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Chewing up the scenery ... literally

Today, I finally got around to removing the sweet potato vine slip from the mother tuber in the terra cotta pot in the courtyard (pictured below) and establishing it in a pretty glazed pot, so that it might serve as a house plant. But not just any ol’ house plant. Oh, no. As my Time Bank friends Kelly Coyne and Erik Knutzen exclaim in their 2010 classic Making It: Radical Home Ec for a Post-Consumer World, sweet potatoes are “the Filipino Epiphany ... an urban farmer’s Holy Grail: a houseplant that feeds you.”

They further explain that “sweet potato greens are ... a favorite in the Philippines ... are eaten throughout Asia and Africa ... [are] rich in vitamins C and A and a good source of calcium and protein.” Then Kelly and Erik give step-by-step instructions for setting up a “vine nursery” (pictured below) with mother potatoes, that produce numerous slips, that can then be pulled off the tuber, potted separately, and placed all over the house like an indoor farm. “You’re going to need a lot of vines. Otherwise you’ll use up your whole plant in your first stir-fry.”

I can confirm their assertion that the vine (pictured above) is beautiful. With mine newly housed in its pretty, red glazed pot, I had to decide what part of the house to adorn with it. I chose to add it to the scenery of the Ortiz-Taylor House Online Qigong Dojo (pictured below), so that I might share it with attendees of my Monday-Friday virtual series.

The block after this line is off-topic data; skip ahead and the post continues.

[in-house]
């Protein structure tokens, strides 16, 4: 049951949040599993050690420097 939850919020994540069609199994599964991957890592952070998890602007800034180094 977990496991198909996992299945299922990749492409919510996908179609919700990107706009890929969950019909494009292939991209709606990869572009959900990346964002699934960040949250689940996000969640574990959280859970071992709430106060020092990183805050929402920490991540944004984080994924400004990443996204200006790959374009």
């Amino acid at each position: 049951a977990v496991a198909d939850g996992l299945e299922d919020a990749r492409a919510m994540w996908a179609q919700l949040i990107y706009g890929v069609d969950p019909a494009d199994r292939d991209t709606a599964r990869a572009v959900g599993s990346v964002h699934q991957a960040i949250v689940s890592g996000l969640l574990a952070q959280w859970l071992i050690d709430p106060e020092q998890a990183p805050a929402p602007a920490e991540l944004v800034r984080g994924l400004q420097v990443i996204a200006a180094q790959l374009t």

Until I make that stir-fry, that is.

Actually, there are seven more slips that have developed on the surface of the two remaining tubers there in the courtyard (pictured below). (Yeah, one of the original three tubers rotted rather immediately.) None is as well-developed yet as this first one. In the coming days, I’ll be moving them all into a series of pots to place all over the house. Over time, each of them will produce its own additional slips. Since we have had such little luck over the years, protecting our outdoor produce from gophers, I’m feeling a hint of hopefulness that I have finally found a way to outsmart them and actually get to eat the fruit (or greens) of my labors.

(You don’t suppose the gophers will find a way to burrow up through the tile floors raid the indoor pots, do you?)

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